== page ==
Wallabies unafraid: NZ coach
All Blacks assistant coach Steve Hansen said that the Wallabies no longer fear the All Blacks and probably don’t even respect them, but that won’t be New Zealand’s motivation when the teams meet in a Tri-Nations rugby match on Saturday. Australia has been bullish this week about the chances of its talented young team beating New Zealand in New Zealand for the first time in 11 years and at Auckland’s Eden Park — venue for this year’s World Cup final — for the first time since 1986. Australian selector David Nucifora said because most of the current Wallabies are young and new to international rugby, they are unaffected by hoodoos or history. Nucifora said young Wallabies were more likely to be excited by the challenge of playing New Zealand than daunted.
Commuters told to innovate
The British government is urging London residents to “travel differently” during next year’s Olympics to avoid traffic chaos. An additional 3 million trips are expected to be made on London’s public transport system on Aug. 3 next year, the first day of athletics competition and one of the busiest travel days of the games. That’s on top of the regular 12 million journeys a day on public transport. The government wants commuters to change their travel habits to ease the congestion. British Transport Secretary Norman Baker says: “It’s time to oil the creaking bike, dig out the walking boots, work out how to use the video conferencing equipment, and fire up the laptop gathering dust at the back of the cupboard.”
Extremists a worry again
The head of British soccer’s anti-racism body warns that extremists are trying to infiltrate the game again, citing the massacre in Norway as a wake-up call. Kick It Out chairman Herman Ouseley says extremists are “trying to get back into football ... [and] trying to win over the minds of young, vulnerable people.” He says “events in Norway over the last week reminds us that the hatred ... exists not far from our shores.” Confessed Norwegian killer Anders Behring Breivik says he carried out last month’s twin attacks, which killed 77 people, to launch a revolution against a Europe spoiled by Muslim immigration. House of Lords member Ouseley said: “Believe you me, there are people like that living among us in the UK and organizations that are very hateful.”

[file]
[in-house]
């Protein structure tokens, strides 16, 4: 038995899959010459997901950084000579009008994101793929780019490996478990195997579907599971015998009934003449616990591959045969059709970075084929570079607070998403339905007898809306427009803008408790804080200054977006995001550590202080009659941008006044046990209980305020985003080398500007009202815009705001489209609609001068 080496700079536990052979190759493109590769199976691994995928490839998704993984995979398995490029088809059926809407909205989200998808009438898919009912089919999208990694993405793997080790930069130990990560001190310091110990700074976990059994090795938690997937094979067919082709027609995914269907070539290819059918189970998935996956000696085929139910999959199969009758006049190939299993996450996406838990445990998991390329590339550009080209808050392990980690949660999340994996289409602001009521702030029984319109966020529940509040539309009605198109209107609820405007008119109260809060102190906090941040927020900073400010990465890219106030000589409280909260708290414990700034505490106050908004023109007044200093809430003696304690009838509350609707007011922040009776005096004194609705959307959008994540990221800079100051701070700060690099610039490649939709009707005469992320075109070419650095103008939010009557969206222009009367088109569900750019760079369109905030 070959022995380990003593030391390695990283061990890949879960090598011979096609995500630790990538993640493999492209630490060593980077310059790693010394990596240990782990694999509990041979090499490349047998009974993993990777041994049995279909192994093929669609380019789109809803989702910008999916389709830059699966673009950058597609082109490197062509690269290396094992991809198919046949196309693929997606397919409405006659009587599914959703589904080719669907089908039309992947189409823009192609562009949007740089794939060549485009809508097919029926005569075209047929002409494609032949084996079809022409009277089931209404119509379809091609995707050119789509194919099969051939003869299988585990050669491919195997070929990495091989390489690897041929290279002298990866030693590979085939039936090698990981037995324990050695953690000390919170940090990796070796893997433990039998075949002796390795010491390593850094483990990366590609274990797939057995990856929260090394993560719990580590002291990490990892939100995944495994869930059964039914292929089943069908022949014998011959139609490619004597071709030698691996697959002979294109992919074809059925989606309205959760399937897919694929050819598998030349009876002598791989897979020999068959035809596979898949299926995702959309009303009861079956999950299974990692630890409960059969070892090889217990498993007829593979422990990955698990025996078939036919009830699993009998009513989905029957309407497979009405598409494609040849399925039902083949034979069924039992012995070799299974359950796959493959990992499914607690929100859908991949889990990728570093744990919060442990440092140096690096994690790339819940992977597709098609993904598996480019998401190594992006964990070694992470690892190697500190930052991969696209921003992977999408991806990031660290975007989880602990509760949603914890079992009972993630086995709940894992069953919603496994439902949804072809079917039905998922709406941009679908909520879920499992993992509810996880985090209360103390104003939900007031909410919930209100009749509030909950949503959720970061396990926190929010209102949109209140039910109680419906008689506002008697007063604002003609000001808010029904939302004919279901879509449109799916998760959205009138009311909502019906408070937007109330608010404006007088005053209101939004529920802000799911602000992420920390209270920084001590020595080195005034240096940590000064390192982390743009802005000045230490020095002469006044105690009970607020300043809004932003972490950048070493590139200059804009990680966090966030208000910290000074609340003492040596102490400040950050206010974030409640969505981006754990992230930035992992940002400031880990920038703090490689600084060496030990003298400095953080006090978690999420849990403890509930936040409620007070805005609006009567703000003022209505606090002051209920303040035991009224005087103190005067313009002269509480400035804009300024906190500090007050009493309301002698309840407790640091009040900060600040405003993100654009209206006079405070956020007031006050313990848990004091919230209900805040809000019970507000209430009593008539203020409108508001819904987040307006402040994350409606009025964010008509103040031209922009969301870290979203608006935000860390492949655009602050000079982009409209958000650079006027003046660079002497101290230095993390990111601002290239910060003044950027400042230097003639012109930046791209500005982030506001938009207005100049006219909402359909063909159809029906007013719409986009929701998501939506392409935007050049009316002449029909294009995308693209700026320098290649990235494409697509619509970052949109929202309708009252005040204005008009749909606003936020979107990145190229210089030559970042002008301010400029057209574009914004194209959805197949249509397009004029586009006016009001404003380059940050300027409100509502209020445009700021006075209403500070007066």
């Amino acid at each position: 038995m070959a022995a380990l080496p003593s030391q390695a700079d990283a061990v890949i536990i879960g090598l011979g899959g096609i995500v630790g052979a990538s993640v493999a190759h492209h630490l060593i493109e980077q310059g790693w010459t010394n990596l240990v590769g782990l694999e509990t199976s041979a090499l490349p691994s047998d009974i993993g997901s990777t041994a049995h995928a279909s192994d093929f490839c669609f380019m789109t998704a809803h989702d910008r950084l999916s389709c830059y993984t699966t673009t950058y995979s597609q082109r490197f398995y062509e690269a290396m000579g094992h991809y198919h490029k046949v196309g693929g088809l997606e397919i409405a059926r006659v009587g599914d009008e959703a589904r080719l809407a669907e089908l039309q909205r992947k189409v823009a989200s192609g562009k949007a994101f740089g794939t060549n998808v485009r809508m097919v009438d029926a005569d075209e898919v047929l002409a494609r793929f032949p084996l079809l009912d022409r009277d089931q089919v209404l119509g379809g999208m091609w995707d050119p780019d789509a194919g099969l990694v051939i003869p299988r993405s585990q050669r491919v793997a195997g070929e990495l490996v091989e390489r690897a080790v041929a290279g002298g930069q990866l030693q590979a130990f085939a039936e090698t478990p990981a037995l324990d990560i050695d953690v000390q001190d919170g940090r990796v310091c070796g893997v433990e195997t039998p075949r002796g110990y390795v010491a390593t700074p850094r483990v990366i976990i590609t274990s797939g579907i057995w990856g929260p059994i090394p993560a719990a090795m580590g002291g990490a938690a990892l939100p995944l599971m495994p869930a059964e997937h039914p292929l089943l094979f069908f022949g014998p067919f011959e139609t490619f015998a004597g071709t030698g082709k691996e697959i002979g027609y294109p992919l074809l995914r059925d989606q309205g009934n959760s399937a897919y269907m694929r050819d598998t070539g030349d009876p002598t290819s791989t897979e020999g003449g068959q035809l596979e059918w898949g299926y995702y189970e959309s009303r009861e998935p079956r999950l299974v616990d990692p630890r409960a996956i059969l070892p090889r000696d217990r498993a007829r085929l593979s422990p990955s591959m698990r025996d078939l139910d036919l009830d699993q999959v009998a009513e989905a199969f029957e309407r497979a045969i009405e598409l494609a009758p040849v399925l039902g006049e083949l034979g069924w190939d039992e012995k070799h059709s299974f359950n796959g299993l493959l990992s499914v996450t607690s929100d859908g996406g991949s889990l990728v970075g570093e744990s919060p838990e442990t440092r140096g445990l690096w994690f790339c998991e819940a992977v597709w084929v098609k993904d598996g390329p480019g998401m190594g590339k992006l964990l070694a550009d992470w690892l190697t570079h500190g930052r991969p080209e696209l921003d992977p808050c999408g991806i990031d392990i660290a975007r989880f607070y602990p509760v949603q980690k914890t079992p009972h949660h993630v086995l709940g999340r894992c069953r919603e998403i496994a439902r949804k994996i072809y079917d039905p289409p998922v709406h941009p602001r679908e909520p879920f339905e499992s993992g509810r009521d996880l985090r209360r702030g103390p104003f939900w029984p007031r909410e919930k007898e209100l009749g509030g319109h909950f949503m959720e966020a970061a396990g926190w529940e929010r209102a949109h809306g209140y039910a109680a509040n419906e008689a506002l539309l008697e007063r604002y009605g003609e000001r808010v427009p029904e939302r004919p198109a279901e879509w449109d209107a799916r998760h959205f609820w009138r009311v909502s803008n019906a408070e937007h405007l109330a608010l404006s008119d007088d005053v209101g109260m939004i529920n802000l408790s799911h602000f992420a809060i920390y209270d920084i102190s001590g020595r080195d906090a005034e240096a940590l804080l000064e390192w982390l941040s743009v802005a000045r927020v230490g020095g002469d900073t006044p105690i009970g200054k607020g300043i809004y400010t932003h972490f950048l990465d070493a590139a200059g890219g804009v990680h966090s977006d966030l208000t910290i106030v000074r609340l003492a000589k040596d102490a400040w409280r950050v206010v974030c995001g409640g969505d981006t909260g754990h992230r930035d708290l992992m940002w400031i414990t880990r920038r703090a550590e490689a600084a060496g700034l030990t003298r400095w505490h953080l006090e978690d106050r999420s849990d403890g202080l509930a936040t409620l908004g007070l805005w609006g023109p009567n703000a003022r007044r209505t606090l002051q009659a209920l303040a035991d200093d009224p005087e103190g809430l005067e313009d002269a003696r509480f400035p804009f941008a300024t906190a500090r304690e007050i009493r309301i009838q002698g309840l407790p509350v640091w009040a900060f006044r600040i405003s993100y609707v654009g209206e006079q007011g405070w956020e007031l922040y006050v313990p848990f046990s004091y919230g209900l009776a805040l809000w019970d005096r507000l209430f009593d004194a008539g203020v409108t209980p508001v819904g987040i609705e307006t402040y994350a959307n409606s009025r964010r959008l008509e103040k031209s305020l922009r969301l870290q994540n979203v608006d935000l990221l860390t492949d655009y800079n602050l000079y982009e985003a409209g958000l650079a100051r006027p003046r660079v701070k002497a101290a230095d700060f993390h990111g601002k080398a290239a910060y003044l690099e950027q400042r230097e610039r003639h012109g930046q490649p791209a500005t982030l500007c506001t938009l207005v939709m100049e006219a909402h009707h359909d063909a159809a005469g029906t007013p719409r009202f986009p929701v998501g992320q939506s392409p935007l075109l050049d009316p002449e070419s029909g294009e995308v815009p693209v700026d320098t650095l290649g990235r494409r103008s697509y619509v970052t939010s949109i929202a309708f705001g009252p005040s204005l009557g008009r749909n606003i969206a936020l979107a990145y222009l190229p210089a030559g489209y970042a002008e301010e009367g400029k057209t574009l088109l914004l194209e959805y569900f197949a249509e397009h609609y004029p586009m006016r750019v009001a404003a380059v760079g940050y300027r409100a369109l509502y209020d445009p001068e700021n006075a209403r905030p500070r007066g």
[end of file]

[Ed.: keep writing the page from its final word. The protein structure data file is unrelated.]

Venezuela, FIFA in dispute
Venezuela is on collision course with world soccer governing body FIFA and the International Olympic Commission after its parliament approved a controversial sports law that threatens the autonomy of its sports federations. The bill passed by the national assembly on Tuesday would allow the country’s athletes to vote for officials in their federations, while setting up a “sports justice commission” that could undermine the Venezuelan Football Federation (FVF). The law, which still needs Venezuelan President Hugo Chavez’s approval, would also establish a sports development fund that would slap a 1 percent tax on companies that post annual profits exceeding 1.5 million Venezuelan bolivars (US$350,000). “The law could be considered a direct interference by the government in affairs that are exclusive to the FVF,” FIFA warned in a statement last week. Venezuela’s sports minister Hector Rodriguez has further fanned the flames, dismissing the statement as “lies.”